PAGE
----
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Venus in Fur is a play within a play inspired by Sacher-Masoch’s novel within a novel, Venus in Furs. The 1870 novella was a few decades ahead of its time exploring masochism – in fact it is credited for inspiring the term.

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An acoustic performance to a small audience tests true musicality in its purest form. And likewise, as an audience member, you too have to focus all your attention on the music. Thus all other distractions were set aside and Zebra & Giraffe ‘stripped down’ won me over in a couple of (heart)beats.

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South Africa’s talented superstar Inge Beckman was thus received with electrified excitement, when she dramatically appeared out of the smoke with band members Paul Ressel, Simon “Fuzzy” Ratcliffe and Sean Ou Tim.

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Ravel’s Left Hand Concerto starts off in the dark hues of disdain and hopelessness. The pianist’s left hand then makes a grand entrance in a savage and utterly impressive cadenza… I’m sure I wasn’t the only one thinking – somewhat ironically – that I’d give my right arm to play like that.

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Most exciting were the productions which straddled multiple theatre formats. The Door by Grahamstown-based physical theatre company Ubom! was a multimedia feast of visuals which saw mobile doors dance across the stage as a reinterpretation of conventional puppets accompanied by live visuals on an overhead projector.

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This performance was like a balloon that was slowly deflating. At first I was intrigued by the rooftop set design – a marked change from the original setting of a palace.

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Brilliantly executed in charcoal, some of the faces are of real people, others imagined; all have been photographed so that acclaimed artist, Richard Smith, can keep reworking them – he carefully builds up, erases, puts back… I found myself standing close up to the huge pictures (typically well over a metre in height) staring in admiration at the huge detail and technical brilliance of each face, and marvelling at their impact.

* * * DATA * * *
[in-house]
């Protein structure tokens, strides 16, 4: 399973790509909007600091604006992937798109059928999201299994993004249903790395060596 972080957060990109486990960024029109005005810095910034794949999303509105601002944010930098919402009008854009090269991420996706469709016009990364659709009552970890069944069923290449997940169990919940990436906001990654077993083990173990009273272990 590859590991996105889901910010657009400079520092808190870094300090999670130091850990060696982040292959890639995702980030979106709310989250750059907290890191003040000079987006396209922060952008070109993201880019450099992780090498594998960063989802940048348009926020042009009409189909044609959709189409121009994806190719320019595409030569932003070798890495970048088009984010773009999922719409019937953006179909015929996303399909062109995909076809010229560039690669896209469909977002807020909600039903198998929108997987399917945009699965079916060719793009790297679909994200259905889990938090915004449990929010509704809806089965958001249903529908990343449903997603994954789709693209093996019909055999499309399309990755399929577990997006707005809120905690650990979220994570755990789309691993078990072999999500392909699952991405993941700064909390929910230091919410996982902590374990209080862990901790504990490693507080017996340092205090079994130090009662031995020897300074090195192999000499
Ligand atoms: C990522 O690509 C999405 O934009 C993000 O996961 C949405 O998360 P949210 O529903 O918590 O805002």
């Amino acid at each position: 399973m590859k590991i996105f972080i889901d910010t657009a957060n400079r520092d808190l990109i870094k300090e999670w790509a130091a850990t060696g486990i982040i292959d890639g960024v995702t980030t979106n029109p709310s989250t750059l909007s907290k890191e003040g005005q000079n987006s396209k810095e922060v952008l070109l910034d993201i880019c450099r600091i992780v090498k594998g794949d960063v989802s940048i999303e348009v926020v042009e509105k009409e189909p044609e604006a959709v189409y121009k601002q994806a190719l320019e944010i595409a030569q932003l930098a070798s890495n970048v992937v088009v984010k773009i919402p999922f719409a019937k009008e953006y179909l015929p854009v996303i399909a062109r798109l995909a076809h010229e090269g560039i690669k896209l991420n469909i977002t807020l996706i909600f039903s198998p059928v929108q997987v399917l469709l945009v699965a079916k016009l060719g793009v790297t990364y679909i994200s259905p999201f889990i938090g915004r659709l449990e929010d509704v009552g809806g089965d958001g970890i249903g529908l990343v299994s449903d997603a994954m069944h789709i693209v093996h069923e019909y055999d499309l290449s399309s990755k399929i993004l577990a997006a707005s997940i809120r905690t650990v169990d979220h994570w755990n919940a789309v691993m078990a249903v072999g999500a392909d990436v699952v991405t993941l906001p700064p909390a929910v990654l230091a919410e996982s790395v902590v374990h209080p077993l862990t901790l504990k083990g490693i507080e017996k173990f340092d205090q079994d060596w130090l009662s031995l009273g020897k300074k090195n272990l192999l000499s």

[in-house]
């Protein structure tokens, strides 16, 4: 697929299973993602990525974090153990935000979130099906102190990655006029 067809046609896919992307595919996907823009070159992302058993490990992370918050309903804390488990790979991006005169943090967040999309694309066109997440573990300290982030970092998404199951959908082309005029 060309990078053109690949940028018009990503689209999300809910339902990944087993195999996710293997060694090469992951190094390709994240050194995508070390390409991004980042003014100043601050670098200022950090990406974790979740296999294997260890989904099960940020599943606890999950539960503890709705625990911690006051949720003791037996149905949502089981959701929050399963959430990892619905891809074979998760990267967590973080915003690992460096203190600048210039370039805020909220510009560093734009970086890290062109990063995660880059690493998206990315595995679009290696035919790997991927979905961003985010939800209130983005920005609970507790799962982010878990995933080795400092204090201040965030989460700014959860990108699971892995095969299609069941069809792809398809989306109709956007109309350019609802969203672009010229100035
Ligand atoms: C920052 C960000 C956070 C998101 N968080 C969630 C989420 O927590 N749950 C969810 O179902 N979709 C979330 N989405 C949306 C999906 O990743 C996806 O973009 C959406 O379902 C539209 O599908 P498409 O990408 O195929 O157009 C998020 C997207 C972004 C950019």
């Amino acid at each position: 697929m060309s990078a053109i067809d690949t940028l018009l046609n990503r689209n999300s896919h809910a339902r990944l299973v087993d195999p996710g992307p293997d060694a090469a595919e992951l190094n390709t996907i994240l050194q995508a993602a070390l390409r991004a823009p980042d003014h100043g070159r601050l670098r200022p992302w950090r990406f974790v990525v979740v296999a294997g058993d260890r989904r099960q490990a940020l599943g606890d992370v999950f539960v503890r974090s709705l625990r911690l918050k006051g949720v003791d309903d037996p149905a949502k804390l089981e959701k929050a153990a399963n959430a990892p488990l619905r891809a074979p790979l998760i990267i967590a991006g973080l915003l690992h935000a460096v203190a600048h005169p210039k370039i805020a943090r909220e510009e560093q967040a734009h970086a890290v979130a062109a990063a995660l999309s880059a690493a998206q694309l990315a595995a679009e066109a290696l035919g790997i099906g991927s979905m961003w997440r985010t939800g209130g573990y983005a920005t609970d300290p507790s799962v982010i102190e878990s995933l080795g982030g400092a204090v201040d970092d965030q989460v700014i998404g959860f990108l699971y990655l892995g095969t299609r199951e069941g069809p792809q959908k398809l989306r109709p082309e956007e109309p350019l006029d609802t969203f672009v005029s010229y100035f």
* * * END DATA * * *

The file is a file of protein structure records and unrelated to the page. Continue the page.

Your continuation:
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The stars of the show are in fact the large drawings of Indigenous Trees. As many others of his works, these appear to be full of southern Africa references. Previously overtly political, now more poetic and natural, these images of indigenous trees are especially enduring and endearing. Kentridge uses his characteristic black Indian ink to draw over the tiny black typeface of old technical, adding meaning, or not, to the form. Each drawing, well over a metre wide, Kentridge has put together as a puzzle – first painting single pages and then piecing them together. There are seven in the series, and despite their hefty price tags of over R 1 million each, these will no doubt be snapped up by collectors.

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Their most recent event, 2nd Wave, catered to every gamer’s desires. Over pizzas, more than 80 gamers, writers, developers and lecturers discussed forthcoming attractions, with Xbox ambassador, Glenn Alexander welcoming and thanking all guests and sponsors.

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Bullets over Bishop Lavis. You don’t have to be from Cape Town or ‘the Flats’ to recognise the association between Bishop Lavis and gangsterism. But there’s always more to any story and that’s what Bullets over Bishop Lavis is about… the story behind the life-changing moment. The moment captured in the flicker of a single gunshot.

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Nonetheless as the show progressed, Howlett’s supple soprano sashayed through arias and eased effortlessly through Debussy, Mozart and Puccini. Her range and skill and her easy, pleasant interpretation of the music was aurally opulent.